One of the features that makes the read stand out is how gripping all the characters are. Since, the main players shift between the scenes of this play of life, the reader has a narrow window of opportunity to become emotionally invested. Yet, Lucia Mann successfully outlines convincing and enticing personages that faithfully act out their destiny in front of our eyes. And through these harsh lives we can see and to a certain extent even feel some of the hardships that plagued humanity and continue to do so. The first incarnation, Lala bares the burden of her parents’ incest and her desert exile ends in enslavement; Lyveva surpasses her victim status branded upon her by Vikings to become a healer; Lucja experiences the lowest and highest of humanity within the Auschwitz fences.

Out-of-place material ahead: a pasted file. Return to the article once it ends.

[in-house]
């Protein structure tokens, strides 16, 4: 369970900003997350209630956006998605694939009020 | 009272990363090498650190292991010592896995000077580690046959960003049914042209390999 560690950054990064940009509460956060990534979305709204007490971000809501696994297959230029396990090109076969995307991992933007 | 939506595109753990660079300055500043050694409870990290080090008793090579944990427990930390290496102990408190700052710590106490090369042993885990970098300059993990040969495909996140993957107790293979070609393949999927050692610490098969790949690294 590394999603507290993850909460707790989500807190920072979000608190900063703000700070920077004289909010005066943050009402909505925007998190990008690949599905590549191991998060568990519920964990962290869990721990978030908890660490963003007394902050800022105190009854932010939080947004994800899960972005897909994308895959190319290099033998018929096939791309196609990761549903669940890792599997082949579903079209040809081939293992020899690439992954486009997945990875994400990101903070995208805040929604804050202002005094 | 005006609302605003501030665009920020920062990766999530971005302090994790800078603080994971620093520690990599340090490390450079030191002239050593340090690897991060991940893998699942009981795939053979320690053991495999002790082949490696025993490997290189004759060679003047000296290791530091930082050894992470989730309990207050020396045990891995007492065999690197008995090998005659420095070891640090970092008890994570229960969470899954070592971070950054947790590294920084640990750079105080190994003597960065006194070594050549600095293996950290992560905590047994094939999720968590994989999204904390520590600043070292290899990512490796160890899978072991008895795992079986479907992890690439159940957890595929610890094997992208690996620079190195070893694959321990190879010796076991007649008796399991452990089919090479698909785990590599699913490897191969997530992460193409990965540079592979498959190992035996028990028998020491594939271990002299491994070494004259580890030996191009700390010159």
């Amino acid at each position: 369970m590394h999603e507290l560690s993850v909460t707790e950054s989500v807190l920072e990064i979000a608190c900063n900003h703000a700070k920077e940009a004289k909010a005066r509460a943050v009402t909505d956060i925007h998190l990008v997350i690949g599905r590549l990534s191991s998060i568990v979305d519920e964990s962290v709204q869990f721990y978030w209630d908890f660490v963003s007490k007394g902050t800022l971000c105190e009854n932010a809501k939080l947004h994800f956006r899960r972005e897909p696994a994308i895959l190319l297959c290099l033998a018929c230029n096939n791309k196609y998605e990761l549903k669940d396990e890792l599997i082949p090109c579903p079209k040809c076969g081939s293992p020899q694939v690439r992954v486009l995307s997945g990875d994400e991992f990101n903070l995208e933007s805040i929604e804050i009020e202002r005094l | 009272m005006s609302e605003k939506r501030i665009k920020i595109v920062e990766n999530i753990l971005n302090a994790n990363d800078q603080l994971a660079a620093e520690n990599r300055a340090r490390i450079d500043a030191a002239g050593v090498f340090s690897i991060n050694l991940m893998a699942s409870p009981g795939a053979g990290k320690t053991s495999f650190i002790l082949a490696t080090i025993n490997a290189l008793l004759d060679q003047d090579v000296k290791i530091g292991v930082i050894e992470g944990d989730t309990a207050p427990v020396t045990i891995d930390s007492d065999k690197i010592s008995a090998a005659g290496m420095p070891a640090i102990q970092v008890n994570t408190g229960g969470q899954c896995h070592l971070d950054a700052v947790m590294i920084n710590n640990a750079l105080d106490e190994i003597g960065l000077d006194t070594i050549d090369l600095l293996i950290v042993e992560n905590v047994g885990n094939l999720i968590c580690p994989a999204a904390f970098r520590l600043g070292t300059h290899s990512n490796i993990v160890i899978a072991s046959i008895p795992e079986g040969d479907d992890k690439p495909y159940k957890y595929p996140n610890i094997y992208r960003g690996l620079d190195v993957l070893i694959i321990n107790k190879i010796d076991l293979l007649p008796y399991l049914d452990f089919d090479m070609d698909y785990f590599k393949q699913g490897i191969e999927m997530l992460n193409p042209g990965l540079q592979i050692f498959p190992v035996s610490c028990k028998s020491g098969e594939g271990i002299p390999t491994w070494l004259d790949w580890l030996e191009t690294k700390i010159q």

The sands of time uncover various taboo subjects, ushered away by our consciousness, such sensible subjects that we would much rather turn a blind eye to. While these practices are presented in a contextual fashion, as an integral part of a certain period in history, some survived into our present under various forms, themselves being subjected to a string of reincarnations. Behind the front narrative of survival and redemption of a lost soul, there is a strong underlying outcry for the incarnation of social practices that embrace numerous souls.

All in all, Endless Incarnation Sorrows is hard to put down; there is always an immediate sense of peril or surprise on the next page. While, the subject and the writing style makes the read appealing to a wide audience, there are some details that steer the direction toward an adult or young adult group. Lucia Mann does not shy away from topics that are now deemed taboo and this piercing truthfulness might just be the secret ingredient that keeps the reader on this magically painful and eye-opening journey that the author initiates.